Not really slowing down all that much, but the pace feels a bit more relaxed this past week. I’ve got a few larger ongoing projects in the works, but probably won’t have much to post until later in the month. In the meantime here are a few projects from the end of March.
This rather complex image was an assignment over the weekend from my Hong Kong client. When I first read over the specs for this illustration I was a bit overwhelmed. The concept was based on a bit of eastern mythology, where an ocean of milk is churned by the actions of various parties playing tug of war with a giant dragon, and I was given a list of various parties to include on either side of the ‘churn’. The dragon would then snake around the border of the cover, leaving room for type/headlines in the middle and on either side of the masthead at the top. As a convenience to the client, the three separate elements (bottom, head and tail) would be send as floating layers that could be tweaked and rearranged as needed. It took most of the day on Sunday to complete, and was a bit tricky to pull off, but I think the final product was worth the effort.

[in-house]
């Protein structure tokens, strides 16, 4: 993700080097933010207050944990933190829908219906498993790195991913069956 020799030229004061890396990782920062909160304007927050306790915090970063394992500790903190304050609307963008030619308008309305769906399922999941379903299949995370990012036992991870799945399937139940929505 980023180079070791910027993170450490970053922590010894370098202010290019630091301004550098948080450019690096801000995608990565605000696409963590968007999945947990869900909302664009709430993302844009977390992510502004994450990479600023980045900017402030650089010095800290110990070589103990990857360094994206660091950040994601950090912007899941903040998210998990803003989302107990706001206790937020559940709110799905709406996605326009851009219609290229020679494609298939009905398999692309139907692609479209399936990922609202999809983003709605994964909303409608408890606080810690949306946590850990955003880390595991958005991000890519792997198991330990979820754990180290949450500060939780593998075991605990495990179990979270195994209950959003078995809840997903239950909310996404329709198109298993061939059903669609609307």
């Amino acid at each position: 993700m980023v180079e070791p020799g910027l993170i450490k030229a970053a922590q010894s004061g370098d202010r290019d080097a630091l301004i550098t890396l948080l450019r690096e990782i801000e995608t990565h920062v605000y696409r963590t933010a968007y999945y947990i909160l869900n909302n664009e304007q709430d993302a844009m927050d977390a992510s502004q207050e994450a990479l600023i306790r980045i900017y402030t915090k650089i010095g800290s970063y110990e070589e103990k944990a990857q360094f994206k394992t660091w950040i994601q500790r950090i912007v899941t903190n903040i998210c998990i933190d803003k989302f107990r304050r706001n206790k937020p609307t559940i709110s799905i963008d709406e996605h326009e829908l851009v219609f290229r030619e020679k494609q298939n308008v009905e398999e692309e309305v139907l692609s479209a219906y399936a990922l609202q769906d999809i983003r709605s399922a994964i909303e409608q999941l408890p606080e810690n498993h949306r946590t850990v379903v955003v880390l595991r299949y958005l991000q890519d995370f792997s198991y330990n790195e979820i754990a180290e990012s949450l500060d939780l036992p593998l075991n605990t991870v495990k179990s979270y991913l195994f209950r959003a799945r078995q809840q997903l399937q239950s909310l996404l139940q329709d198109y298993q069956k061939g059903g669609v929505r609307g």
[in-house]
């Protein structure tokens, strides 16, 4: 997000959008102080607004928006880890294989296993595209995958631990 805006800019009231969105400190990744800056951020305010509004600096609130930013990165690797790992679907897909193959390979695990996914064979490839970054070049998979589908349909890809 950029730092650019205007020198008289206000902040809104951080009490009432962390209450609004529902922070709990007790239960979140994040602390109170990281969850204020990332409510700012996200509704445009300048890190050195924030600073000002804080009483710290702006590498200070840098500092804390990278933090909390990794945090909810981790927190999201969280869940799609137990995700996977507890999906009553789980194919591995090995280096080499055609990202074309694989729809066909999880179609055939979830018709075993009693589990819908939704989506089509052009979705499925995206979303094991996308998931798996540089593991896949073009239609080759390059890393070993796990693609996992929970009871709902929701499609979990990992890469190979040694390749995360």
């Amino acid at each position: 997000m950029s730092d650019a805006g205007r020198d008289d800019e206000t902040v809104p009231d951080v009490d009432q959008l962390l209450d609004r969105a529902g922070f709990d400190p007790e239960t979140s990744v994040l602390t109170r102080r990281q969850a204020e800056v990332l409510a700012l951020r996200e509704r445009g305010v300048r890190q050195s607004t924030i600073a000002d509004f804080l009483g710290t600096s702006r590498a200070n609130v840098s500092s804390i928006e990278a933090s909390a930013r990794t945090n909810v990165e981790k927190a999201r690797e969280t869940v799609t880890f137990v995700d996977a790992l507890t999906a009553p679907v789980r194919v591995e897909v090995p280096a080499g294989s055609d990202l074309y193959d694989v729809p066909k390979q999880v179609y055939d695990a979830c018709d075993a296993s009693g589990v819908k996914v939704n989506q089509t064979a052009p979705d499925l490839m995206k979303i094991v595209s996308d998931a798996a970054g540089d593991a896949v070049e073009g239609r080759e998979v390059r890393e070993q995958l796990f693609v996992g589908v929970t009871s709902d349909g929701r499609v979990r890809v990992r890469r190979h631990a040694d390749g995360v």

Another assignment for the same client this weekend, this one about elephant polo. (and elephants are almost trickier to draw than dragons, although they don’t look it).
Below is an illustration for Barrons, probably from a couple weeks ago (done around the same time as the ‘prospector’ from the last posting).
Last week, I also finished up the last remaining odds and ends for the game board project, and I wish the designer the best of luck in the upcoming ‘game of the year’ competition. This upcoming month should see me immersed in Veterinary medicine, Insects, more Presidential portraits, and whatever else the fickle winds of illustration blow my way.